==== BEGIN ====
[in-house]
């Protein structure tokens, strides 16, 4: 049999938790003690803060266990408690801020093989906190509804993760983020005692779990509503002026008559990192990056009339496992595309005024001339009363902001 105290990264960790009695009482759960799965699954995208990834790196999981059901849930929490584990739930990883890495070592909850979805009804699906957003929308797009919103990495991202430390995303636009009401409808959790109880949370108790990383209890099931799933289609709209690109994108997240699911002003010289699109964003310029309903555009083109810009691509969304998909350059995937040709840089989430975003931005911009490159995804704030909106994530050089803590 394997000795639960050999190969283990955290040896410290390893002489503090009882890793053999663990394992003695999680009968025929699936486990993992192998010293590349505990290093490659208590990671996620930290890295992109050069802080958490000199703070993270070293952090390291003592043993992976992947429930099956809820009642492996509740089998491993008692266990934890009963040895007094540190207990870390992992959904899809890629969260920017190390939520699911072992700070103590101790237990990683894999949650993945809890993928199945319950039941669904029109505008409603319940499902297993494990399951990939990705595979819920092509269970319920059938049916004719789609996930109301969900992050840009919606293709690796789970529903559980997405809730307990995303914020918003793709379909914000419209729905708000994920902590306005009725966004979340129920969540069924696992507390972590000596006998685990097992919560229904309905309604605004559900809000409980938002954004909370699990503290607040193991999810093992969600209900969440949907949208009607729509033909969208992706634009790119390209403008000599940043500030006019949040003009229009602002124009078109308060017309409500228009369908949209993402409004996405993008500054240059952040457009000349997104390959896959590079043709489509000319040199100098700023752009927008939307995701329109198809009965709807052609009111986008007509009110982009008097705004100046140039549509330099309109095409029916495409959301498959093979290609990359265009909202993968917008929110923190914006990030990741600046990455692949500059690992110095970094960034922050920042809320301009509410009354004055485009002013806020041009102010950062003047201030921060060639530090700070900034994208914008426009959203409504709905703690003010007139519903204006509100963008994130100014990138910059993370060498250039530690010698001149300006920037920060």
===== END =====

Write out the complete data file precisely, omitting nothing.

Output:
[in-house]
């Protein structure tokens, strides 16, 4: 049999938790003690803060266990408690801020093989906190509804993760983020005692779990509503002026008559990192990056009339496992595309005024001339009363902001 105290990264960790009695009482759960799965699954995208990834790196999981059901849930929490584990739930990883890495070592909850979805009804699906957003929308797009919103990495991202430390995303636009009401409808959790109880949370108790990383209890099931799933289609709209690109994108997240699911002003010289699109964003310029309903555009083109810009691509969304998909350059995937040709840089989430975003931005911009490159995804704030909106994530050089803590 394997000795639960050999190969283990955290040896410290390893002489503090009882890793053999663990394992003695999680009968025929699936486990993992192998010293590349505990290093490659208590990671996620930290890295992109050069802080958490000199703070993270070293952090390291003592043993992976992947429930099956809820009642492996509740089998491993008692266990934890009963040895007094540190207990870390992992959904899809890629969260920017190390939520699911072992700070103590101790237990990683894999949650993945809890993928199945319950039941669904029109505008409603319940499902297993494990399951990939990705595979819920092509269970319920059938049916004719789609996930109301969900992050840009919606293709690796789970529903559980997405809730307990995303914020918003793709379909914000419209729905708000994920902590306005009725966004979340129920969540069924696992507390972590000596006998685990097992919560229904309905309604605004559900809000409980938002954004909370699990503290607040193991999810093992969600209900969440949907949208009607729509033909969208992706634009790119390209403008000599940043500030006019949040003009229009602002124009078109308060017309409500228009369908949209993402409004996405993008500054240059952040457009000349997104390959896959590079043709489509000319040199100098700023752009927008939307995701329109198809009965709807052609009111986008007509009110982009008097705004100046140039549509330099309109095409029916495409959301498959093979290609990359265009909202993968917008929110923190914006990030990741600046990455692949500059690992110095970094960034922050920042809320301009509410009354004055485009002013806020041009102010950062003047201030921060060639530090700070900034994208914008426009959203409504709905703690003010007139519903204006509100963008994130100014990138910059993370060498250039530690010698001149300006920037920060």